According to Jane Manchun Wong an app researcher who’s been tracking this feature since February
As with anything Facebook-related, you’ll have to be very careful about turning this on once it goes live globally. The chances that Facebook will use this feature to track your location -even when GPS is off- are extremely high:
I have been observing the development of this feature since February 2019. Coincidentally, I came across an endpoint in Facebook’s server which belonged to the same project. The endpoint returned a huge list of publicly-accessible Wi-Fi networks. It returned approximately 13000 networks in Manhattan, NY.
The returned data includes the name of each Wi-Fi network, the signal strength and the approximate coordinate of each network. After I tweeted about my discovery of this list of Wi-Fi networks, Facebook quickly blocked my access to this endpoint. The endpoint has since been returning an empty list.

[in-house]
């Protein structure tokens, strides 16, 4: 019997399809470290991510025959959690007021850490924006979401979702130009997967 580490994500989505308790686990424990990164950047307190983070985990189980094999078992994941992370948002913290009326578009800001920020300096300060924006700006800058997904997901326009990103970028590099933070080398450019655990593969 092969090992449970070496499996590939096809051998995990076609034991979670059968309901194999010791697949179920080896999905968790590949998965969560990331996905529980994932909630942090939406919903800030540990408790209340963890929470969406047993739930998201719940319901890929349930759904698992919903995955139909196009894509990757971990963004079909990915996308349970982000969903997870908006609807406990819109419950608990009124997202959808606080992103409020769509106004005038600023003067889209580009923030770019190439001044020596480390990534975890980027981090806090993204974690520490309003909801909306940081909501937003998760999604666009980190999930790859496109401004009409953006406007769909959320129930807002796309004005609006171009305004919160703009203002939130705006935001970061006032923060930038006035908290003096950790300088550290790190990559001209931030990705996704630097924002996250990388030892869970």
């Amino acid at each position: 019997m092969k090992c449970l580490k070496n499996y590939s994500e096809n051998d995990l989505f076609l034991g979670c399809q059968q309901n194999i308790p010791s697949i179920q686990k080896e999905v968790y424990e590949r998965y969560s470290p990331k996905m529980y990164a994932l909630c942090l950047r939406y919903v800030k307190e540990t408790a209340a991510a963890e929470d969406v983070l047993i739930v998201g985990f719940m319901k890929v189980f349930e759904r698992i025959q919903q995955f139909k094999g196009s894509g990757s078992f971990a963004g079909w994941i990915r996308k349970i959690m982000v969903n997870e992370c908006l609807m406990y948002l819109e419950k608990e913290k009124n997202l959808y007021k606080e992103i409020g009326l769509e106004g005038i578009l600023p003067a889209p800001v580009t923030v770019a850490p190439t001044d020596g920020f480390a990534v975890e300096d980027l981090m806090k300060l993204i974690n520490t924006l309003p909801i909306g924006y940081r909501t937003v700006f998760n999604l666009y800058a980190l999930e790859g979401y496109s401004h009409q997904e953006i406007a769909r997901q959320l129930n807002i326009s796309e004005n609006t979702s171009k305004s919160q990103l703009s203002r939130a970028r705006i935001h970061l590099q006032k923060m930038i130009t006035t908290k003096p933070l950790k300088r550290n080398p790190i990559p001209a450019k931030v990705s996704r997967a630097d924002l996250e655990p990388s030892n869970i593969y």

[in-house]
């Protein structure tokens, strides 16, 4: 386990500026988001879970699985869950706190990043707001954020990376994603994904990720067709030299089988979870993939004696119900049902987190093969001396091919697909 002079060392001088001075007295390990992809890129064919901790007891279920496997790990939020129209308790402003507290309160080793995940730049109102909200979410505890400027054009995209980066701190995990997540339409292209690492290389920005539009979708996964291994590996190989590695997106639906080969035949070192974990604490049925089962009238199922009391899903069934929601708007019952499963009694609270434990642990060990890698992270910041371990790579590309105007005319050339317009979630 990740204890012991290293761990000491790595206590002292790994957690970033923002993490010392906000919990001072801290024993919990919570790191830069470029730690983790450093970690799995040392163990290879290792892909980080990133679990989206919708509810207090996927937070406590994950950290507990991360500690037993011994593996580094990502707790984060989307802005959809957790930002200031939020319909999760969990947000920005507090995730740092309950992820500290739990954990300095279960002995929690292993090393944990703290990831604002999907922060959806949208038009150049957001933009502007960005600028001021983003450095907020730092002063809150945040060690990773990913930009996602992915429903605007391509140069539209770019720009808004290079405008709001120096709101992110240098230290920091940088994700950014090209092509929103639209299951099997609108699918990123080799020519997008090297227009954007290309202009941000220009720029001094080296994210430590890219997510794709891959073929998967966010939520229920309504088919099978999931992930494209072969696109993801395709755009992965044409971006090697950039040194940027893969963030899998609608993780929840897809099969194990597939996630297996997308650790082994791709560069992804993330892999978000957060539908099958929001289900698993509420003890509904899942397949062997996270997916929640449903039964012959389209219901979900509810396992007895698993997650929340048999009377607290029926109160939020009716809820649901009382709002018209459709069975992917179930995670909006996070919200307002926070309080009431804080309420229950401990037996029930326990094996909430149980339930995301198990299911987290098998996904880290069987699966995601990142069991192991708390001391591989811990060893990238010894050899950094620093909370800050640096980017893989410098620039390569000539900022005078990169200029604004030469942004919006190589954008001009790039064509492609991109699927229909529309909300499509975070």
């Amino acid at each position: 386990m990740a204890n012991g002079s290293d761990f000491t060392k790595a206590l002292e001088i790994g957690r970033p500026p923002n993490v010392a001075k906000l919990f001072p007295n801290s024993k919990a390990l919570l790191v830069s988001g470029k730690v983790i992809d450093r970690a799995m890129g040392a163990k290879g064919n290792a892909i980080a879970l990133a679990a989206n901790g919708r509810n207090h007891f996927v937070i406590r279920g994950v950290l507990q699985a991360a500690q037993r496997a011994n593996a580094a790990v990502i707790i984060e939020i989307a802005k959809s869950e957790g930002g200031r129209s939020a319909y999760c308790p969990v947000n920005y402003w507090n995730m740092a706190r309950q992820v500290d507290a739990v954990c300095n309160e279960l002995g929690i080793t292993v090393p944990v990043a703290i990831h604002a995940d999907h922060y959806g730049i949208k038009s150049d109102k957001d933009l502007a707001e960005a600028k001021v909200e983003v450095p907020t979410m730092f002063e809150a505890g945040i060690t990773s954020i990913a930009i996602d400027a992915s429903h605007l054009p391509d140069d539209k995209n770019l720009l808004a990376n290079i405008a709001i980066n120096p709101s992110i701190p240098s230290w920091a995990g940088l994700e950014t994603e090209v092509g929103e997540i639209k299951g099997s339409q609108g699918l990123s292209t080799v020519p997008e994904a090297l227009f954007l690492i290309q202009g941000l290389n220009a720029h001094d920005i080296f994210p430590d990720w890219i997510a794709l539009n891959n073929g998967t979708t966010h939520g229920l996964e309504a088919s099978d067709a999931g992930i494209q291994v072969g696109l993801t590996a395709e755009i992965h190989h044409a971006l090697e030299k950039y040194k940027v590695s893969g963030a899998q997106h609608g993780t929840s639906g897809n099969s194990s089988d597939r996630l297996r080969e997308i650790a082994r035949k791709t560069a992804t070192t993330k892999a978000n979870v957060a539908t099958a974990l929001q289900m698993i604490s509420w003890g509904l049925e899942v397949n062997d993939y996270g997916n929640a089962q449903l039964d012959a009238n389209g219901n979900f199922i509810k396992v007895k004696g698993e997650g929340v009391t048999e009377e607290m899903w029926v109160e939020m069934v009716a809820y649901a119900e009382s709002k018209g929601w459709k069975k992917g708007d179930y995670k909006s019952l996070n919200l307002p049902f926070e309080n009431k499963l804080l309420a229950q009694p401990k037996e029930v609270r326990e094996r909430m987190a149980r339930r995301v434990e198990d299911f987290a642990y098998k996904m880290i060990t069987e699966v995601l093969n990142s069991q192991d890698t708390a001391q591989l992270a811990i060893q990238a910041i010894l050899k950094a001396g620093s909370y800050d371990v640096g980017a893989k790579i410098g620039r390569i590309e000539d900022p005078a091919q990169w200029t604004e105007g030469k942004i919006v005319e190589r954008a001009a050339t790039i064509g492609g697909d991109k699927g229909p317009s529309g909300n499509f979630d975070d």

Interestingly, judging by the network names, it seemed most of these 13k Wi-Fi networks in Manhattan are residential and not belong to businesses. It is unsure how Facebook obtained this huge list of what appears to be residential Wi-Fi networks. But it would not be surprising if Facebook “crowd-sourced” the data from app users who granted Location access.Jane Manchun Wong
Whilst this might not be illegal and you probably give the app permission when you enable the feature, it seems like one of the many shady things that Facebook does in order to milk their advertising machine for all its worth.
The public and seemingly negative focus on this feature could mean it ends up not being released:
The time it takes to develop and release experimental features like this varies. Sometimes, public receptions could sway the fate whether features will eventaully be released to the public.Jane
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